SCVi Seniors Share Learning, Reflections in Senior Defense Presentations

SCVi, charter school in Santa Clarita

By Michael Niehoff
Education Content Coordinator, iLEAD Schools

One of the greatest forms of higher-order thinking and learning is metacognition — or thinking about thinking. This includes planning, monitoring and assessing one’s understanding and performance. These reflective processes are especially important in project work, as learners must decide what strategies to use and how to use them. At SCVi, seniors demonstrate metacognition through their Senior Portfolio Defense Presentations.

Because sites were closed due to COVID-19, this year learners gave their Senior Portfolio Defense Presentations virtually. However, the presentations this year were as powerful as ever and had a significant impact on the seniors, their advisors and evaluators, according to SCVi Senior Defense Coordinator Cheryl Sena. 

SCVi sets out to create a learning environment where learners take responsibility for their education and reflect often on their own academic, social and emotional development. During the 2017-2018 school year, SCVi introduced Senior Portfolio Defense Presentations to their annual schedule.

“This seemed like the next step for our seniors,” Sena said. “The first year, we had the seniors present their defense to their advisory groups. Last year, the staff received training at another school that requires senior defenses as part of their graduation requirements.”

 SCVi incorporated the Senior Portfolio Defense Presentations into their schedule as a means to extend and build upon the Learner Showcase that all learners participate in from grades TK-12. Through the culminating presentation of the Senior Portfolio Defense, the learners’ years of experience become apparent. 

Sena and her team are very proud of SCVi’s seniors, their accumulation portfolio of work and their ability to articulate what they have learned during their tenure at SCVi. She said this process is relevant to them as learners and to their future endeavors. 

“This is how they learn to articulate their skills, challenges and how to present themselves to others — in a job interview and beyond,” Sena said. “Regardless of your education and career plans, it’s essential to be able to articulate what you can do and how it applies to any situation.”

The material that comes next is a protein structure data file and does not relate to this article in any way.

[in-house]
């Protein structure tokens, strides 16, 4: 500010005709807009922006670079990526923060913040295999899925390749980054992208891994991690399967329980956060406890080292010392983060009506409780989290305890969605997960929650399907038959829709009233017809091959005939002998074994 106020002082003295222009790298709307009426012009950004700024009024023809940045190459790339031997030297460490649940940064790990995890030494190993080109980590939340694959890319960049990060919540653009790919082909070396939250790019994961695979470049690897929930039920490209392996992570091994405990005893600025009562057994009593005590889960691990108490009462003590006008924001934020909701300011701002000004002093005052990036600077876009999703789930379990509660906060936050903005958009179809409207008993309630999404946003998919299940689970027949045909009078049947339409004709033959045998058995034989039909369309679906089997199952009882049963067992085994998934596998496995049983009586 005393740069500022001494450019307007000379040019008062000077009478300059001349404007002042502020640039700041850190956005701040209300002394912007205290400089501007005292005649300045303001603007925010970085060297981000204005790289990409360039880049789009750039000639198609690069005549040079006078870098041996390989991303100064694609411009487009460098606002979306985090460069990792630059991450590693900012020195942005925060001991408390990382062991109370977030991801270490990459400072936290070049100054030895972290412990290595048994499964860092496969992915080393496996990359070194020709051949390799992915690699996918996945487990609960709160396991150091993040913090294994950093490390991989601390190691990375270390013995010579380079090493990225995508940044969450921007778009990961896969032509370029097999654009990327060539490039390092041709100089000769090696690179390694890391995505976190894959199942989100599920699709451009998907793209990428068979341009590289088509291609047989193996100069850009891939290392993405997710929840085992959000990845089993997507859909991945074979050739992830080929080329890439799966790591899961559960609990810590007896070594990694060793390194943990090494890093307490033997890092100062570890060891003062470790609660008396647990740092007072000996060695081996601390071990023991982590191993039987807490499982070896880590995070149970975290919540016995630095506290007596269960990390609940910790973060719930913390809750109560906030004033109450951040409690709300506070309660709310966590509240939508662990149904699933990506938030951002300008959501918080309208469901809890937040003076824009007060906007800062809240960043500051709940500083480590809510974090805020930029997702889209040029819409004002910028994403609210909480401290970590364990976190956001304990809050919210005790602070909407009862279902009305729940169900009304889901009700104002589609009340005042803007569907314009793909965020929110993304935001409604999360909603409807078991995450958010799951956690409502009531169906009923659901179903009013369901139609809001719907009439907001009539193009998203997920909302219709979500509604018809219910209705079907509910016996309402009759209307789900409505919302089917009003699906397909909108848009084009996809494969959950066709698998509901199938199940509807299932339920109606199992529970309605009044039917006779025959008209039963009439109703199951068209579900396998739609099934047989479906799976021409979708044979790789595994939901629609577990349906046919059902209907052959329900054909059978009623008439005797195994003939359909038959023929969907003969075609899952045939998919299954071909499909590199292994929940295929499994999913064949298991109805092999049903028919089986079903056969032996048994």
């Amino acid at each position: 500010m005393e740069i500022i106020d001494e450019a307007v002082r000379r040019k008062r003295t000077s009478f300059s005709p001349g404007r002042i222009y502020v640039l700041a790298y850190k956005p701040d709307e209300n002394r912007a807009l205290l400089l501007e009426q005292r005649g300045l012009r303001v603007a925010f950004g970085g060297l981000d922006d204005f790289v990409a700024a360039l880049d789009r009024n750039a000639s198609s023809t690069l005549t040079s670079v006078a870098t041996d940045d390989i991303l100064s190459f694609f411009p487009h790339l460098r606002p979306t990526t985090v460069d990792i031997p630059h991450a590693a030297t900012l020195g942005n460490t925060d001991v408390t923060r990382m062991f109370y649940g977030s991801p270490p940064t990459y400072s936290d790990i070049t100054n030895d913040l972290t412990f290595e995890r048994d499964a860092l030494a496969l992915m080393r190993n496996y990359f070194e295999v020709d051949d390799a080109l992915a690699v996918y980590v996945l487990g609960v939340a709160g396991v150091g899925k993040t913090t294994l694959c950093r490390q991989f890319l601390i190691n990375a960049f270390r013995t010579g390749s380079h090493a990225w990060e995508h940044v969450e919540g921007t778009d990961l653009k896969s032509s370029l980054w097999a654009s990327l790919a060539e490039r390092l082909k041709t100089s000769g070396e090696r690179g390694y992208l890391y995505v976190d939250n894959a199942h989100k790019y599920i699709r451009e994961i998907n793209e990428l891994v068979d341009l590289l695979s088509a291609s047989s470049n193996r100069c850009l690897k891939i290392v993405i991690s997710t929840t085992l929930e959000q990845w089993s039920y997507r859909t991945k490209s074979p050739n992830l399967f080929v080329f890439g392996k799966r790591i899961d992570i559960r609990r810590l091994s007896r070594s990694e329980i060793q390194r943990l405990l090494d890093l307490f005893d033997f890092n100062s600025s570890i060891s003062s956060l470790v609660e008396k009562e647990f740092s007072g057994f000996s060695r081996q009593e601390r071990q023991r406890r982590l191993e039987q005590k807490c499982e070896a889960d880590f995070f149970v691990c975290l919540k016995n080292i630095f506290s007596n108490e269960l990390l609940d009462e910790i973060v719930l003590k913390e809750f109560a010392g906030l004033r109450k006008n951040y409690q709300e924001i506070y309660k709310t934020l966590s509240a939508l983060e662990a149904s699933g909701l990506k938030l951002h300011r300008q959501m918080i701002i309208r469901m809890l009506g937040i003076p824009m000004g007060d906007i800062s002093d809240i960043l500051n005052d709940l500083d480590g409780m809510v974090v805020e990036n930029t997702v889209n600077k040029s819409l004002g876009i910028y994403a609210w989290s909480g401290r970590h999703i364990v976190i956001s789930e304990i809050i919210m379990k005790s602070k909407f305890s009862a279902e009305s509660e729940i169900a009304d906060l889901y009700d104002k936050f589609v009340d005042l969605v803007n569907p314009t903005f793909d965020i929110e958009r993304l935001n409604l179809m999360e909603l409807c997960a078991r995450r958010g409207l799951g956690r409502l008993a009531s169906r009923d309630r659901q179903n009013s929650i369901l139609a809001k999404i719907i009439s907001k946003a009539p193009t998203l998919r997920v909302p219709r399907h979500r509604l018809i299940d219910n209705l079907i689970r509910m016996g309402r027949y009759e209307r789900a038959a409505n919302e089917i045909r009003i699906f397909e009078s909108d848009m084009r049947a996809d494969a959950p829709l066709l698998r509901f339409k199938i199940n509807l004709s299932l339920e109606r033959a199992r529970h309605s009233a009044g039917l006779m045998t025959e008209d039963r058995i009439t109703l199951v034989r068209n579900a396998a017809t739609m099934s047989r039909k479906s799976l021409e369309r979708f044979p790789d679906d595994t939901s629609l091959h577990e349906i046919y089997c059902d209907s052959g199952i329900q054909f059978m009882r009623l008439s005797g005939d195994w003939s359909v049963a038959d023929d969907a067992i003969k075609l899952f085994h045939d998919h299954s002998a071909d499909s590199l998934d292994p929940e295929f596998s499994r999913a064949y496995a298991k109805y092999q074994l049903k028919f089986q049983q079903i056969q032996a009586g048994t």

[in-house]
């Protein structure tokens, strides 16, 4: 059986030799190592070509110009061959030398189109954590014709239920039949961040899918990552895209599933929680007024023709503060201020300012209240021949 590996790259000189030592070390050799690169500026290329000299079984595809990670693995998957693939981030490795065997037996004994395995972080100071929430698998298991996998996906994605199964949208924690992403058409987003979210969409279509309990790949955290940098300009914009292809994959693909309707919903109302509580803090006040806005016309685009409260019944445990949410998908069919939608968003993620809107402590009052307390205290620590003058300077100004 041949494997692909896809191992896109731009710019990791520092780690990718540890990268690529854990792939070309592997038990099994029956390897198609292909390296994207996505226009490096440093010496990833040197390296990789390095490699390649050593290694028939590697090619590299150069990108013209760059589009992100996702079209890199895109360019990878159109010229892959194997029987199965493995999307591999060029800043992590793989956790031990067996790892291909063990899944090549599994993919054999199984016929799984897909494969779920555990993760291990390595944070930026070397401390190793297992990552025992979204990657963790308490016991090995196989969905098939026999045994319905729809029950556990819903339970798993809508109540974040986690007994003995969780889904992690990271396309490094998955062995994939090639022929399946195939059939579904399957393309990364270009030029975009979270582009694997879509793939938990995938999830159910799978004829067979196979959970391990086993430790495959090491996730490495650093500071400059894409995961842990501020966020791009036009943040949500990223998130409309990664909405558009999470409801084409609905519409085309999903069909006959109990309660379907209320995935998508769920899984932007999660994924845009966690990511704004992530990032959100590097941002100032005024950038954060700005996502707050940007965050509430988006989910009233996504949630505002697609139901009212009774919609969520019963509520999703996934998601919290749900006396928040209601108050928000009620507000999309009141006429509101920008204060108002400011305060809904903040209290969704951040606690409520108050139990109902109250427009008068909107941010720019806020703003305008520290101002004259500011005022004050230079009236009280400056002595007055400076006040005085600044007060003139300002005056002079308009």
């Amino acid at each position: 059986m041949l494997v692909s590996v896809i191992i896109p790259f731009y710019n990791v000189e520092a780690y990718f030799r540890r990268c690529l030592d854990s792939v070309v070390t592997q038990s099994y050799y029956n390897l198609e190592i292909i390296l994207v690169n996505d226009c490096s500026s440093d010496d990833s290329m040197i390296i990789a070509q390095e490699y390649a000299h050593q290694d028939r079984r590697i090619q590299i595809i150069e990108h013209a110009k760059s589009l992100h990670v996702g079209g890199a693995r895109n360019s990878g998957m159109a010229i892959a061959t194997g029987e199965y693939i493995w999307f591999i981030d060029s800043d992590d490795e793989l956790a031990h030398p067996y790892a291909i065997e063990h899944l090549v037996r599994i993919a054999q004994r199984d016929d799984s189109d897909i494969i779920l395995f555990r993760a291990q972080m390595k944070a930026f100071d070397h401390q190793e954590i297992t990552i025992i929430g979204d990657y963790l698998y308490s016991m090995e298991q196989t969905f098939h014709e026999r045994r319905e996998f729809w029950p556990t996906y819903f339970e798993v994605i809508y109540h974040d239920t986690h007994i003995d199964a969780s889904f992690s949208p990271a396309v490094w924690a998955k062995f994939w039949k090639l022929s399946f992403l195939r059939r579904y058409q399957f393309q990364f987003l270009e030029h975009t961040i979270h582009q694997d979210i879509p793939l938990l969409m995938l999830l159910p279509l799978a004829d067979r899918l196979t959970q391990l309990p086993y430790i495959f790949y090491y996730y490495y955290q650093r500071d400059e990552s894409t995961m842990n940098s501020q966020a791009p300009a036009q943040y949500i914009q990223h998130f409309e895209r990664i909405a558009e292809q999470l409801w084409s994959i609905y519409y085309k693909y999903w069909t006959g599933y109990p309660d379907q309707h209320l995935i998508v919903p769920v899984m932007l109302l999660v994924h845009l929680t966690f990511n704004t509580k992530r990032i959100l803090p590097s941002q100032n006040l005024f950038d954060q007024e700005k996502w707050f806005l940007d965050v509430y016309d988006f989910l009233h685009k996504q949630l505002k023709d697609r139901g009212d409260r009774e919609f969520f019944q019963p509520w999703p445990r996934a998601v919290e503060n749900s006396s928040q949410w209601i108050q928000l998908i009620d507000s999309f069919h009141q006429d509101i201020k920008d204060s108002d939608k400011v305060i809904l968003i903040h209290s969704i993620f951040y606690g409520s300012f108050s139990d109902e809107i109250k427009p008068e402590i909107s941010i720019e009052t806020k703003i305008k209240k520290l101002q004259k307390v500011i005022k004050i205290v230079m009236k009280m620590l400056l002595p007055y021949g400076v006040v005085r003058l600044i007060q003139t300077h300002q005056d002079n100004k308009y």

The Senior Defense Presentation is a capstone project that extends well beyond the actual presentation, according to Sena. Seniors must also produce a digital leadership notebook, present an artifact or project that demonstrates the learning, and meet requirements of a detailed rubric. The Senior Portfolio Defense Rubric addresses mastery of knowledge, application of knowledge, metacognition and presentation. Seniors work with facilitators in both preparing and delivering the defense. Additionally, they connect their work to one of our iLEAD Learner Outcomes, which are as follows: college and career readiness, critical thinking, self-control, intrapersonal and interpersonal growth, intellectual curiosity, academic engagement, purpose, growth mind-set, social intelligence, grit, gratitude, zest, optimism.

Seniors from the Class of 2020 shared diverse, unique and powerful reflections. 

Kiara Gallegos, for example, focused on how SCVi helped her build grit, which she plans to use in her future as she majors in pre-med at Biola University. She plans to then further her studies at medical school to become an OBGYN and, ultimately, to help women in impoverished countries.

Another senior, Gabriel Flores, also exhibited grit to achieve the goal of exhibiting artworks for IB Art.

Another learner reflected on his own insecurities and discomfort taking risks. He noted that confidence wasn’t something he organically had, but he developed courage by facing his fears and doing the “hard stuff.”

SCVi facilitator Benjamin Williams, who teaches humanities and IB history/economics, said he enjoys the process of seeing learners connect to the purpose and application of learning.

“The learners realize this is an opportunity to articulate the main lessons school has provided them as they prepare for their next steps,” Williams said. “It’s an especially powerful process to watch some of these learners we’ve known since their freshmen year grow into leaders who are ready to take on their next challenges.”

Witnessing learners’ growth throughout high school is one of the many reasons SCVi facilitator Jodi Blinn, who teaches 9th and 10th graders, loves being a senior defense evaluator. 

“This is an opportunity for me to experience and reflect on the amazing growth and maturity these learners have achieved in their four years,” Blinn said. “They astound and humble me.”

This impactful experience is not reserved for SCVi facilitators. Community members and professionals are invited to be evaluators as well. 

Career Consultant April Grossinger, who has also been an SCVi parent since its inception, participated as an evaluator this year. She said, “Watching these young people articulate specific milestones in their educational careers filled with me a sense of pride and gratitude that SCVi exists. Each presenter was unique, and each focused on such different experiences. It was deeply moving and a true testament to the idea of giving learners voice and choice.” 

As a facilitator, Sena appreciates witnessing each learner’s culminating reflection of their high school journey. 

“I love seeing each senior and how they got this far,” Sena said. “Watching their ‘ahas’ about how their learning is directly impacting their next steps in life is amazingly powerful,” Sena said. 

To see a Senior Portfolio Defense Presentation example, see SCVi Senior Kiara Gallegos’ Senior Defense Presentation.